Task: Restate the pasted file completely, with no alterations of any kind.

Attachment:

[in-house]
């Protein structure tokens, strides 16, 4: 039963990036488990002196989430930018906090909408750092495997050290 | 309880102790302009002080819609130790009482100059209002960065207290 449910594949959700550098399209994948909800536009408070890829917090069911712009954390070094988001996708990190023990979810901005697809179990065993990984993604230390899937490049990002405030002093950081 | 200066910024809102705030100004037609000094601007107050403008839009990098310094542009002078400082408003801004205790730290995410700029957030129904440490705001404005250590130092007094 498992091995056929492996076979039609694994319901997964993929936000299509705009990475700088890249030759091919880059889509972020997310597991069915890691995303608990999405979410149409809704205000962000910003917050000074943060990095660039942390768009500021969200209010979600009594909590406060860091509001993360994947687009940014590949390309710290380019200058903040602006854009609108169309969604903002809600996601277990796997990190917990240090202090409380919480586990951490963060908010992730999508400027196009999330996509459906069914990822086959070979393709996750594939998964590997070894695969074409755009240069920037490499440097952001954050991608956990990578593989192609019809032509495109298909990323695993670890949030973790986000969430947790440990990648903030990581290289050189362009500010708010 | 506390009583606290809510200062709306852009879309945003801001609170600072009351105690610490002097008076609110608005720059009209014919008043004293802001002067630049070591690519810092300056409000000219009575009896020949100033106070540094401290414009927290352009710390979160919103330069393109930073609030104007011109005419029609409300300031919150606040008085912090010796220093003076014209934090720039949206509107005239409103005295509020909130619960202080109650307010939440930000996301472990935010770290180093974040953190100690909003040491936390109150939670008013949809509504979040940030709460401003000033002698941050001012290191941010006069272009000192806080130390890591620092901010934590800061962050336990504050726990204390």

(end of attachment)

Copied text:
[in-house]
């Protein structure tokens, strides 16, 4: 039963990036488990002196989430930018906090909408750092495997050290 | 309880102790302009002080819609130790009482100059209002960065207290 449910594949959700550098399209994948909800536009408070890829917090069911712009954390070094988001996708990190023990979810901005697809179990065993990984993604230390899937490049990002405030002093950081 | 200066910024809102705030100004037609000094601007107050403008839009990098310094542009002078400082408003801004205790730290995410700029957030129904440490705001404005250590130092007094 498992091995056929492996076979039609694994319901997964993929936000299509705009990475700088890249030759091919880059889509972020997310597991069915890691995303608990999405979410149409809704205000962000910003917050000074943060990095660039942390768009500021969200209010979600009594909590406060860091509001993360994947687009940014590949390309710290380019200058903040602006854009609108169309969604903002809600996601277990796997990190917990240090202090409380919480586990951490963060908010992730999508400027196009999330996509459906069914990822086959070979393709996750594939998964590997070894695969074409755009240069920037490499440097952001954050991608956990990578593989192609019809032509495109298909990323695993670890949030973790986000969430947790440990990648903030990581290289050189362009500010708010 | 506390009583606290809510200062709306852009879309945003801001609170600072009351105690610490002097008076609110608005720059009209014919008043004293802001002067630049070591690519810092300056409000000219009575009896020949100033106070540094401290414009927290352009710390979160919103330069393109930073609030104007011109005419029609409300300031919150606040008085912090010796220093003076014209934090720039949206509107005239409103005295509020909130619960202080109650307010939440930000996301472990935010770290180093974040953190100690909003040491936390109150939670008013949809509504979040940030709460401003000033002698941050001012290191941010006069272009000192806080130390890591620092901010934590800061962050336990504050726990204390």